'Oxytocin allows us to feel the urge to nurture and to bond,' Britton says.
Higher oxytocin has also been linked with a feeling of generosity. So if you're feeling suddenly more generous toward your partner than usual, credit the love hormone."


Sex Reduces Pain
"As the hormone oxytocin surges, endorphins increase, and pain declines. So if your headache, arthritis pain, or PMS symptoms seem to improve after sex, you can thank those higher oxytocin levels."


Oxytocin – The Love Hormone
"A study published in the Bulletin of Experimental Biology and Medicine examined the response of the 'love hormone' oxytocin on pain perception in an experiment with 48 volunteers. Study participants inhaled oxytocin vapor and then had their fingers pricked. Those who had inhaled oxytocin lowered their pain threshold by more than half."


Sex Reduces Prostate Cancer Risk
"Frequent ejaculations, especially in 20-something men, may reduce the risk of prostate cancer later in life, Australian researchers reported in the British Journal of Urology International. When they followed men diagnosed with prostate cancer and those without, they found no association of prostate cancer with the number of sexual partners as the men reached their 30s, 40s, and 50s.
But they found men who had five or more ejaculations weekly while in their 20s reduced their risk of getting prostate cancer later by a third.
Another study, reported in the Journal of the American Medical Association, found that frequent ejaculations, 21 or more a month, were linked to lower prostate cancer risk in older men, as well, compared with less frequent ejaculations of four to seven monthly."


Sex Strengthens Pelvic Floor Muscles
"For women, doing a few pelvic floor muscle exercises known as Kegel exercises during sex offers a couple of benefits. You will enjoy more pleasure, and you'll also strengthen the area and help to minimize the risk of incontinence later in life.
To do a basic Kegel exercise, tighten the muscles of your pelvic floor, as if you're trying to stop the flow of urine. Count to three, then release."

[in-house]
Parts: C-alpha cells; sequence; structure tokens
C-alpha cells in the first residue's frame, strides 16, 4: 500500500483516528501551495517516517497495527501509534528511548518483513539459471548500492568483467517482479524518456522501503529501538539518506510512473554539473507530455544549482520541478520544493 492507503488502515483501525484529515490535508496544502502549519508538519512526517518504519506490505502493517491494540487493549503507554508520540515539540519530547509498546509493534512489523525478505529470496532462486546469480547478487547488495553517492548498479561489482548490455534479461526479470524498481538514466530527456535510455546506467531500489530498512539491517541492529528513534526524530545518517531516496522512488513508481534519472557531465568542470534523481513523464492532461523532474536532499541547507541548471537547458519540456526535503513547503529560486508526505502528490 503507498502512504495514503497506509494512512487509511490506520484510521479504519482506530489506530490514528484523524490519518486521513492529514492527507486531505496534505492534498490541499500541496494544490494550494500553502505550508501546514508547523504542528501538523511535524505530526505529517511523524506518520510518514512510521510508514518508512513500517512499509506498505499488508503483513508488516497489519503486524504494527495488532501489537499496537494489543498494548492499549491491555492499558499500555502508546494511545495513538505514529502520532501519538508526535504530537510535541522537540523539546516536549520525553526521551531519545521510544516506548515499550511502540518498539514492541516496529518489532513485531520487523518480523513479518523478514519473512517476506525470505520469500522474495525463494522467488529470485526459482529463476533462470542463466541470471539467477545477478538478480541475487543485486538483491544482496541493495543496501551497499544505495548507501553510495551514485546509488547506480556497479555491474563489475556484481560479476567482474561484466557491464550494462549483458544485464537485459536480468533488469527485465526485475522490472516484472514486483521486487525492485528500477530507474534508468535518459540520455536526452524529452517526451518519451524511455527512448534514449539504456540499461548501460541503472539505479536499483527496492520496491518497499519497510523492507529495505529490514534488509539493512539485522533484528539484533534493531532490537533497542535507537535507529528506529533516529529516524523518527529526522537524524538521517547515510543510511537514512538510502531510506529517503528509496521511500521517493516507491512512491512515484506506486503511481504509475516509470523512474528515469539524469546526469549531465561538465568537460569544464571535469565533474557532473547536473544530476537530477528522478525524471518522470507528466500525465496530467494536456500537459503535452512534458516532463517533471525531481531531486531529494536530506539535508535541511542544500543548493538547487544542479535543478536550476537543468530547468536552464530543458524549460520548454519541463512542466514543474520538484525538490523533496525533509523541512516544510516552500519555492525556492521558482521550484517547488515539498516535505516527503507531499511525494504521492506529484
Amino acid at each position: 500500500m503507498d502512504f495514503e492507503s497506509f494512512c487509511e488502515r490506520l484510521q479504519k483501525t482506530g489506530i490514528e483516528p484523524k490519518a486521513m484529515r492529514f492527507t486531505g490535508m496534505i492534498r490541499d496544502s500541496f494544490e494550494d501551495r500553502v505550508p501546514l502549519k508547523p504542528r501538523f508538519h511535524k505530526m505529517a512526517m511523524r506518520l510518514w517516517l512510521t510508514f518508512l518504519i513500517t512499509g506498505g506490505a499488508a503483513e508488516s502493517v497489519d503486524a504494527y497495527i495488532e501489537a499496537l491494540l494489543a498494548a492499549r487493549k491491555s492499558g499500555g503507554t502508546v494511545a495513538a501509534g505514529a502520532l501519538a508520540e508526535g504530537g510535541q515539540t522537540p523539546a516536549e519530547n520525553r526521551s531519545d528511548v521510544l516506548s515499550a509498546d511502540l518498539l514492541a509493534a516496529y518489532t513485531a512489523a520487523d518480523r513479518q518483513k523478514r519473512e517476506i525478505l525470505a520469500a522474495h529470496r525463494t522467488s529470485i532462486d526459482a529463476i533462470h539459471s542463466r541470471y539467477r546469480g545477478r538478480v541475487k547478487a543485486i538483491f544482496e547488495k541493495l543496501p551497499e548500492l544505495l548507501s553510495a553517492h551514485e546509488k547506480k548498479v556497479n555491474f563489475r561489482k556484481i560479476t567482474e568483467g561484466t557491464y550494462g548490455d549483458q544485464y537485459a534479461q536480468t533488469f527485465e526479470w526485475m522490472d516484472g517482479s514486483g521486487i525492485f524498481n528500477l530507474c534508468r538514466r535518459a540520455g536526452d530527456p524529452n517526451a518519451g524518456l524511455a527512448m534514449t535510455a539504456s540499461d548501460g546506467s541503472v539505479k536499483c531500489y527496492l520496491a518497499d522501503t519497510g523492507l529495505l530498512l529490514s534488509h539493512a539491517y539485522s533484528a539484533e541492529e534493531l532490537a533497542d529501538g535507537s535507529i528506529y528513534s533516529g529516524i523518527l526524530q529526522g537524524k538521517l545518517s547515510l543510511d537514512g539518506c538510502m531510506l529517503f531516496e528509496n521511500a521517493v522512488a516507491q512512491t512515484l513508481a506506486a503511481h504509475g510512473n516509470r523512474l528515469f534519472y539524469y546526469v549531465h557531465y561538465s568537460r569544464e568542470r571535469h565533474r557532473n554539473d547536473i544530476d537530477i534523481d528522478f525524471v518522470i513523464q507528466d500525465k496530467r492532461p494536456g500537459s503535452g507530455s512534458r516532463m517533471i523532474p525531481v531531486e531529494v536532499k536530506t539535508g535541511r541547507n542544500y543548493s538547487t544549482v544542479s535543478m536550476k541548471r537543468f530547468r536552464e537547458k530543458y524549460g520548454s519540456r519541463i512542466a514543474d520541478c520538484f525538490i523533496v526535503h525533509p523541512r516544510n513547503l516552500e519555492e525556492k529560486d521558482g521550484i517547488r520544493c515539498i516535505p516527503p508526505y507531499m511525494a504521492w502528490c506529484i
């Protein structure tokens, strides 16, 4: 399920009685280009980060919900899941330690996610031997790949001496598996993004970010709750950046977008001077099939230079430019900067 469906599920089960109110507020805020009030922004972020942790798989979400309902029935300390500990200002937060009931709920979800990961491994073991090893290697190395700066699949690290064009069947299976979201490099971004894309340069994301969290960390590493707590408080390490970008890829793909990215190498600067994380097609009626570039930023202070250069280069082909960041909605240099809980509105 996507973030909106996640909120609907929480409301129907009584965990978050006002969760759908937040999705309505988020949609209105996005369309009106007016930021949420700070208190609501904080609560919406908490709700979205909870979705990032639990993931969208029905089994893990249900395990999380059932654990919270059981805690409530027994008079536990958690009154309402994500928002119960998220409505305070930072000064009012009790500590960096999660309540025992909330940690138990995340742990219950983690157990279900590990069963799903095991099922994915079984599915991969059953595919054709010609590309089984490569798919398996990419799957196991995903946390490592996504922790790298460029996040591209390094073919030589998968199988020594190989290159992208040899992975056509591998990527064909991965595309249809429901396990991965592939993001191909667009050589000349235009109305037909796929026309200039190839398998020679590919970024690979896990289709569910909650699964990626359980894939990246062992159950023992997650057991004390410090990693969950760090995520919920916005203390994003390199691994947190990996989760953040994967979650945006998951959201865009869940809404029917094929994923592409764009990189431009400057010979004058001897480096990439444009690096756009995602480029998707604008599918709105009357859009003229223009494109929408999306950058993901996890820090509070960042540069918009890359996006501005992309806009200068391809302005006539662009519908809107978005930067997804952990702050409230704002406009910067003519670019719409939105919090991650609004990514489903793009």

Additional Benefits of Kegel Exercises
"Kegel exercises have a number of proven health benefits in addition to making sex more enjoyable. The strengthening of the pelvic floor muscles can help prevent prolapse (a slipping out of position) of the vagina, uterus, and bladder. Pelvic floor muscles may be weakened later in life as a result of childbearing, being overweight, and aging. Kegel exercises help offset the consequences of weakened pelvic floor muscles."


Sex Helps You Sleep Better
"The oxytocin released during orgasm also promotes sleep, according to research.
And getting enough sleep has been linked with a host of other good things, such as maintaining a healthy weight and blood pressure. Something to think about, especially if you've been wondering why your guy can be active one minute and snoring the next."

Sex As Physical Exercise Also Promotes Sleep
"The physical exercise component of sex can also help you relax and sleep better, in addition to the hormonal effects. People who get regular exercise tend to sleep better and have more restful sleep. Moreover, as we have seen in the earlier part of this slideshow, sex is a great way to get some exercise."


Summary
"Take note that sex is good for you in ways you may never have imagined and that the health benefits extend well beyond the bedroom."